For example, PhRMA, the Pharmaceutical Research and Manufacturers of America, argues in an ad campaign that the drug pricing provisions in the bill could reduce the number of new drugs entering the market by “making research and development horrifying.” The trade association also pointed NPR to this industry-funded analysis by Avalere, which estimates the bill could reduce drug manufacturers’ revenues by $450 billion by 2032.
But an analysis by the Congressional Budget Office estimates that the effect on drug development would be quite modest. About 15 of the 1,300 drugs wouldn’t hit the market in the next 30 years — that’s about 1% of new drugs. In addition, most large pharmaceutical companies spend more on marketing than on research and development.
Some ads claim that Medicare would be cut. Is this true?
These ads are misleading. For example, a project called Commitment to Seniors launched a seven-figure ad campaign claiming that the Senate bill would “transfer nearly $300 billion out of Medicare.” In fact, that amount is what the government expects to save, because Medicare doesn’t have to pay that much for expensive drugs, it’s not money taken out of Medicare’s budget. So, most importantly, seniors’ benefits would not be reduced.
“When people see an ad on TV from a group called Commitment to Seniors, it sounds pretty harmless,” said Issue One’s Michael Beckel, who tracks dark money. It turns out that Commitment to Seniors is a project by another group, American Commitment, which has given PhRMA more than a million dollars, including $325,000 in 2020.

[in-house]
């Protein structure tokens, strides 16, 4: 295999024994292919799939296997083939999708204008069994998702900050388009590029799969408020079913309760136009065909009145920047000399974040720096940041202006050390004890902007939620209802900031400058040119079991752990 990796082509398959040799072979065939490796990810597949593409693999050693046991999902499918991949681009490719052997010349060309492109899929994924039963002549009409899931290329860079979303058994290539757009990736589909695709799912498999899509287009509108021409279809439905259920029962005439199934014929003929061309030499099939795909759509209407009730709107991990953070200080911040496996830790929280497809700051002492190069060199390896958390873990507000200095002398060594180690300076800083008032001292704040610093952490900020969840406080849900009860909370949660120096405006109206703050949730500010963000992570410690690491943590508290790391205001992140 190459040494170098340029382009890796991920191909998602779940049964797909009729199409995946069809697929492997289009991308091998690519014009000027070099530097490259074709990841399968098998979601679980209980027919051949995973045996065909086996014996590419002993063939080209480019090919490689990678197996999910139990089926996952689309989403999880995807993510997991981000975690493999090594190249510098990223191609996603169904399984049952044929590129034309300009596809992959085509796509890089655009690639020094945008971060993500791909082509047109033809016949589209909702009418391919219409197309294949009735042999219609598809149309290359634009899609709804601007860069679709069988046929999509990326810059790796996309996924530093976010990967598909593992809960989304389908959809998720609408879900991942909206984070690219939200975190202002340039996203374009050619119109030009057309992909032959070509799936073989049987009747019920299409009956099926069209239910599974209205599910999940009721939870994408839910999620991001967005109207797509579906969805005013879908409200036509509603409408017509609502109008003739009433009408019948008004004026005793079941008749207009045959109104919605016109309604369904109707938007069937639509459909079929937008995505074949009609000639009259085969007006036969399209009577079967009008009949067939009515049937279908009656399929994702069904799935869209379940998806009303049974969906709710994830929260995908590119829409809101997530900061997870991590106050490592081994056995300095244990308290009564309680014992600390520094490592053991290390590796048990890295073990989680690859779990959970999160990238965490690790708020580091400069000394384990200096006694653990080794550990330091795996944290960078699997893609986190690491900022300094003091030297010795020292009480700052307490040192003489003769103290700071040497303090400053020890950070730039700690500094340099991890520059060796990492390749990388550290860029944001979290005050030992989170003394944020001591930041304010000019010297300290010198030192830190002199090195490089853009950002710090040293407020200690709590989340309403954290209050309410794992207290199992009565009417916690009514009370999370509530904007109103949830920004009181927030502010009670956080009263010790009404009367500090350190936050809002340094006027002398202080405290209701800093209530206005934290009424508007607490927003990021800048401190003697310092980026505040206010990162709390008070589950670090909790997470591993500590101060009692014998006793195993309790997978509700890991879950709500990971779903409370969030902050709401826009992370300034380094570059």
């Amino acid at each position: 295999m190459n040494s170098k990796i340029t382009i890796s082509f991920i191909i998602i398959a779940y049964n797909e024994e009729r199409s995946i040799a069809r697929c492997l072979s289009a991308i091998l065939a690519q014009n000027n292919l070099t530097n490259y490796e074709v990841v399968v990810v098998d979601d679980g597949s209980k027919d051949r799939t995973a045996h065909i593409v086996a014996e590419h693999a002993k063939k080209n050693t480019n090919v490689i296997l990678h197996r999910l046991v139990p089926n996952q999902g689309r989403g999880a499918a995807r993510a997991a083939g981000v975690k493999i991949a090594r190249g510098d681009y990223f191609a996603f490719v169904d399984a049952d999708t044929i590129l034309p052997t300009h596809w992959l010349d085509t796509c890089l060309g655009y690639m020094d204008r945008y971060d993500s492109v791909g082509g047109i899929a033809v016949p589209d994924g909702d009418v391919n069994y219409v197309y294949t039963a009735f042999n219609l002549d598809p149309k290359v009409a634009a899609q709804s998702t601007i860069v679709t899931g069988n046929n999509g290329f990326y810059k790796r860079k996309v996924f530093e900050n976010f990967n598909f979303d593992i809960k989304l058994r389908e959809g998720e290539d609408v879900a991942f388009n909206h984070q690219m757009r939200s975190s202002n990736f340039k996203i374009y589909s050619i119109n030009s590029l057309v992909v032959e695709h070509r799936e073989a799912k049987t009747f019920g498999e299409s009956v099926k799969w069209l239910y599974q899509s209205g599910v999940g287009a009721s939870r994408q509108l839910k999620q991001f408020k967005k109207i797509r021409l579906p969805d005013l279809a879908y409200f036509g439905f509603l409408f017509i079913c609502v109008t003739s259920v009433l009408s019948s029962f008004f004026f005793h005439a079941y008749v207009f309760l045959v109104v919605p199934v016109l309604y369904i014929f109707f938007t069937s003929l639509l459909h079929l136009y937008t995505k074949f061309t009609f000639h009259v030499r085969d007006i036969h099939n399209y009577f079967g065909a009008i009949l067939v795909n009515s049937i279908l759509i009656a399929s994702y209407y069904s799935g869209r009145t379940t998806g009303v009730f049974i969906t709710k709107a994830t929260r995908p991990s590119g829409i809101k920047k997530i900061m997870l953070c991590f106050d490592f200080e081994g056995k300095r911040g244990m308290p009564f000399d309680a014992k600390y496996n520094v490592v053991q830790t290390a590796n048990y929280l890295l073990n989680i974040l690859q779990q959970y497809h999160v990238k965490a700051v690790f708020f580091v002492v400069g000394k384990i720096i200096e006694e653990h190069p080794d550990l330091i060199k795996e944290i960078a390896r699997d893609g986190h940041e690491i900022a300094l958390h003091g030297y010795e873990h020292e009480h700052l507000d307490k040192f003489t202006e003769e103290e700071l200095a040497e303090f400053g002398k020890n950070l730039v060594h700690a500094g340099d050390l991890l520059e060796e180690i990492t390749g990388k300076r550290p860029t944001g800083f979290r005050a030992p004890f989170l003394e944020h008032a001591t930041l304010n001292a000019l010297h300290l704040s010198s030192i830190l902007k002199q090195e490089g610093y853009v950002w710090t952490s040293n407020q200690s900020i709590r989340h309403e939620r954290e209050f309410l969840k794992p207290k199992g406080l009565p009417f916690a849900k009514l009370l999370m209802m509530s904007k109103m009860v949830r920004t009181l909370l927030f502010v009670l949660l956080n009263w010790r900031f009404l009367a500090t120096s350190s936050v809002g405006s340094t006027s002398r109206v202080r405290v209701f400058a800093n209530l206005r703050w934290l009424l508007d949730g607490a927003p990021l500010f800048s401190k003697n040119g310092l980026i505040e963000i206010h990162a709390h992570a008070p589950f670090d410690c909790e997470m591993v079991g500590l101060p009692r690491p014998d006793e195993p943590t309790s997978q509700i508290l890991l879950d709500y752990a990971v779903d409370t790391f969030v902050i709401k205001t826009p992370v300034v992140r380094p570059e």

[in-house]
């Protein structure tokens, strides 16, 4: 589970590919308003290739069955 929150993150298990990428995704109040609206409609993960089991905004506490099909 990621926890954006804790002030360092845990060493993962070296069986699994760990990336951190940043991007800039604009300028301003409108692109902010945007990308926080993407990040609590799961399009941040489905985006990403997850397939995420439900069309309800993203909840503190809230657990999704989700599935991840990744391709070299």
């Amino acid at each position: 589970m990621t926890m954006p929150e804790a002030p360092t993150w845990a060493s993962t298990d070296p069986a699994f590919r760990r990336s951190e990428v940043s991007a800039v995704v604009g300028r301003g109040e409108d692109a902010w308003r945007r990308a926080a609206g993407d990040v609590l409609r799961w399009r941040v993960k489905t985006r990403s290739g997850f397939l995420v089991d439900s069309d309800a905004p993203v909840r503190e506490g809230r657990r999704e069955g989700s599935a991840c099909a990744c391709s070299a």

Beckel says it’s not uncommon for the industry to engage in such tactics. “The pharmaceutical industry is a major lobbying force and a major player in the dark of money.”
What about insulin? Would people with diabetes get help with those prices?
Insulin is often the best medicine when it comes to prices that get out of hand and betting on life or death. Insulin prices in the US are on average four times higher than in other countries after rebates, and about 1 in 4 diabetic patients have reported taking less insulin than prescribed because they cannot afford it. At this point, it’s unclear whether any of the proposed reforms to the price of insulin — or at least patients’ out-of-pocket costs — will make the final cut.
There are ongoing efforts to limit copays to $35 per month for those on insurance who use bi-partisan insulin, but this may not be included in the bill.
What else is in the health bill?
The other big thing in the bill is protecting consumers from a potentially catastrophic change that would happen without new legislation.
People who buy insurance on Affordable Care Act marketplaces — such as Healthcare.gov and the state marketplaces — can keep generous premium subsidies for another three years. After these additional subsidies went into effect with the approval of the US bailout plan, the government estimated that 4 out of 5 enrollees were eligible for a plan with a premium of $10 or less per month.
Krutika Amin, who works with Neuman at KFF, says it’s important for lawmakers to enact this extension now, as insurance companies are currently setting their rates for next year’s plans ahead of open enrollment in the fall.
“If Congress is able to extend the additional grants for the August recess, it will help provide security for insurance companies as well as state and federal agencies operating. [the marketplaces] to be able to implement it in a way that is seamless for the consumer,” she says.
The extra discounts on subscriptions have made all the difference. Last year, 14.5 million people — more than ever — signed up for insurance on Healthcare.gov, and early analysis from HHS suggests the total number of people uninsured in the U.S. hit a record low in the first few months of this year. reached.
NPR Pharmaceuticals Correspondent Sydney Lupkin Contributed to Report.